Omar Vizquel was inducted into the Indians’ Hall of Fame prior to Saturday’s game against the Tigers.
Next stop, Cooperstown?
Vizquel’s Hall of Fame worth will undoubtedly be debated by plenty at random points throughout the next four years until the 11-time Gold Glove Award winner and three-time All-Star will be eligible to take his place among Major League Baseball’s greatest in 2018.
He’s already got my vote — and as a member of the Baseball Writers Association of America since 1998, it’s one that counts.
To me, Vizquel is the greatest defensive shortstop ever, and that, my friends, should be good enough to get you into the Hall of Fame.
Nobody in the history of the game played the most magnified position on the field better than the 47-year-old from Caracas, Venezuela. He was better barehanded than many of today’s middle infielders are with their gloves — and way more advanced than the ones I’ve seen from ancient times in the 1920s through 1960s.
The only other shortstop in the game that Vizquel is justifiably compared to defensively is St. Louis Cardinals great Ozzie Smith, who just happens to be in the Hall — inducted in 2002.
Many say Smith was more acrobatic and had more range — I disagree — but his lifetime fielding percentage (.978) pales in comparison to the .985 posted by Vizquel, which still ranks first among all those who have played his position.
Smith won 13 Gold Gloves to Vizquel’s 11 — but Vizquel won them in the American and National Leagues.
The debate is actually a silly one. You’re telling me there’s not room in the hallowed Hall for the two greatest fielding shortstops ever?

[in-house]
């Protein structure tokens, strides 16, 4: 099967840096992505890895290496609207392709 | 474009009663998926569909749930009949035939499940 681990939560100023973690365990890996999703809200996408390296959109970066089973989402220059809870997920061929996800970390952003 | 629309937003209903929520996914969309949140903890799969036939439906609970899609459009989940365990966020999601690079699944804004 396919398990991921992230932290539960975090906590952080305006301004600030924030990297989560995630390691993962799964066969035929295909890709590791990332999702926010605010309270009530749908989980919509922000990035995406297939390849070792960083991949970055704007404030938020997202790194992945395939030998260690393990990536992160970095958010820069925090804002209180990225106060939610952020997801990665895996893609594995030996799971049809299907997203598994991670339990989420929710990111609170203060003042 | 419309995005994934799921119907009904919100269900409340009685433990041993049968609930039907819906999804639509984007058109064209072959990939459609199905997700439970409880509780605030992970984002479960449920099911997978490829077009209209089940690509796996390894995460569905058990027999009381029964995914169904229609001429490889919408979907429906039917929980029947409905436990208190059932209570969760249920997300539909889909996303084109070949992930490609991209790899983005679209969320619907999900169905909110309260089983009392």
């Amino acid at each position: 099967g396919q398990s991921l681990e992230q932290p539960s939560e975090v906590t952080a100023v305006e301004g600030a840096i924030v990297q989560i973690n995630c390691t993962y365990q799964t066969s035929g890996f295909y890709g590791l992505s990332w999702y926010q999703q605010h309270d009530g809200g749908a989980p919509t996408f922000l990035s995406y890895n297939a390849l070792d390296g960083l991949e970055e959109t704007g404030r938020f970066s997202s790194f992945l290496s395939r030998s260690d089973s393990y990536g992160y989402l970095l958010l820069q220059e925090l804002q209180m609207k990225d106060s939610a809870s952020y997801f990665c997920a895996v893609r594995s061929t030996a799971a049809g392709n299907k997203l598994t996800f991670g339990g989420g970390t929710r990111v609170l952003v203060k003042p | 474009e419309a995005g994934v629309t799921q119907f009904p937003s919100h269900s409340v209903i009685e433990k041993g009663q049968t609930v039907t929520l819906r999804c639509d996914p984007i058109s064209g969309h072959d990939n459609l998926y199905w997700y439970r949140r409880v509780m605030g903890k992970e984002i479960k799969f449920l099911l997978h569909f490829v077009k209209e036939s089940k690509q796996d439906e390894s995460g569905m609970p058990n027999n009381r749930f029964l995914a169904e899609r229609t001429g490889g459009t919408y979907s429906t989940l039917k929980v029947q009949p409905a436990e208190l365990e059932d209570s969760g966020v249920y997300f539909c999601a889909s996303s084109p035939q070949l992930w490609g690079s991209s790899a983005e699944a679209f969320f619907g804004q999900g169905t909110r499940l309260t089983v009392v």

It’s possible that I’m biased. Since becoming an Indians beat writer in 1997, I had the luxury of watching Vizquel roam the Jacobs/Progressive Field infield for eight years. And, let me tell you something, it was an honor.
Sure, I saw him more than I saw any other shortstop, but there is this little thing called television highlights. I’ve seen plenty of shortstops from both leagues over my close to 20 years of writing about baseball, and none of them stacked up to “Omarvelous.”
I’m guessing most of those that favor Smith feel the same way about the “Wizard of Oz.”
In my opinion, Vizquel’s offense really shouldn’t even factor into his potential Hall of Fame berth, but fact is, he was far from a slouch at the plate.
Vizquel was a career .272 hitter over 24 seasons in the majors — a respectable average for sure — even after being pulled down a bit during his final years in the big leagues as a part-time player who was used more for his defensive prowess.
And Indians fans will remember that Vizquel was truly a clutch hitter during his days in Cleveland.
Yes, the Tribe employed one of the most potent offenses in big league history, and Vizquel probably saw more good pitches than anyone in the lineup, but he wasn’t just a slap hitter that needed to play small ball to get on base.
Though he was far from a power hitter — despite hitting 14 home runs in 2002 — Vizquel was savvy with the stick, and a number of times throughout his tenure in that power-packed Indians lineup, he hit second.
Was Vizquel an elite hitter? No. Was he an offensive weapon? Though it can be argued, I say, yes.
And besides, whatever you think he did with the bat can’t taint the magical feats he performed with his glove — and bare hand — on countless occasions throughout his storied career.
Vizquel almost assuredly won’t be elected into the Hall of Fame on the first ballot. That’s a tall order these days. But if arguably the greatest fielding shortstop to ever play the game doesn’t get in before his eligibility expires, it will be a true travesty.